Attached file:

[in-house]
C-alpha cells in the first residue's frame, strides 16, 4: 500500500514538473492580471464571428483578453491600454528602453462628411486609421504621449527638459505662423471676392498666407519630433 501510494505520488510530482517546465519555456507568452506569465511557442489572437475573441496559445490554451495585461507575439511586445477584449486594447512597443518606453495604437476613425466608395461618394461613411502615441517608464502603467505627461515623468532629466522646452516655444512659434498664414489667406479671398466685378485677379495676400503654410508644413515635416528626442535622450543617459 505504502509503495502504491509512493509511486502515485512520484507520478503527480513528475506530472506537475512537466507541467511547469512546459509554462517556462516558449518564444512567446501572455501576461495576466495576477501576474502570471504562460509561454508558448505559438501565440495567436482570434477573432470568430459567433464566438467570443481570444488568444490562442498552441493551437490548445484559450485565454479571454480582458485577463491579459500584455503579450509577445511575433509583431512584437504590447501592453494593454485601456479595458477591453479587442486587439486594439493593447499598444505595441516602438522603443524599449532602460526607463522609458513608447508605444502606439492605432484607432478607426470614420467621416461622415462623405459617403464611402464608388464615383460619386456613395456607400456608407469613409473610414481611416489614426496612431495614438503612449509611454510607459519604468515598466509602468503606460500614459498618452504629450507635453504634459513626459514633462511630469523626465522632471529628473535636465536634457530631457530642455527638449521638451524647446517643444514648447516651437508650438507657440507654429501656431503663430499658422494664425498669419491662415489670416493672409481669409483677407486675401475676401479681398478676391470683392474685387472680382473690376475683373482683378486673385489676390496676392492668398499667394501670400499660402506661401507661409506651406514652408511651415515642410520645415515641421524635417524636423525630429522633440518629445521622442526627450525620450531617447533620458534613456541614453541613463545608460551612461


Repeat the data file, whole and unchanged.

[in-house]
C-alpha cells in the first residue's frame, strides 16, 4: 500500500514538473492580471464571428483578453491600454528602453462628411486609421504621449527638459505662423471676392498666407519630433 501510494505520488510530482517546465519555456507568452506569465511557442489572437475573441496559445490554451495585461507575439511586445477584449486594447512597443518606453495604437476613425466608395461618394461613411502615441517608464502603467505627461515623468532629466522646452516655444512659434498664414489667406479671398466685378485677379495676400503654410508644413515635416528626442535622450543617459 505504502509503495502504491509512493509511486502515485512520484507520478503527480513528475506530472506537475512537466507541467511547469512546459509554462517556462516558449518564444512567446501572455501576461495576466495576477501576474502570471504562460509561454508558448505559438501565440495567436482570434477573432470568430459567433464566438467570443481570444488568444490562442498552441493551437490548445484559450485565454479571454480582458485577463491579459500584455503579450509577445511575433509583431512584437504590447501592453494593454485601456479595458477591453479587442486587439486594439493593447499598444505595441516602438522603443524599449532602460526607463522609458513608447508605444502606439492605432484607432478607426470614420467621416461622415462623405459617403464611402464608388464615383460619386456613395456607400456608407469613409473610414481611416489614426496612431495614438503612449509611454510607459519604468515598466509602468503606460500614459498618452504629450507635453504634459513626459514633462511630469523626465522632471529628473535636465536634457530631457530642455527638449521638451524647446517643444514648447516651437508650438507657440507654429501656431503663430499658422494664425498669419491662415489670416493672409481669409483677407486675401475676401479681398478676391470683392474685387472680382473690376475683373482683378486673385489676390496676392492668398499667394501670400499660402506661401507661409506651406514652408511651415515642410520645415515641421524635417524636423525630429522633440518629445521622442526627450525620450531617447533620458534613456541614453541613463545608460551612461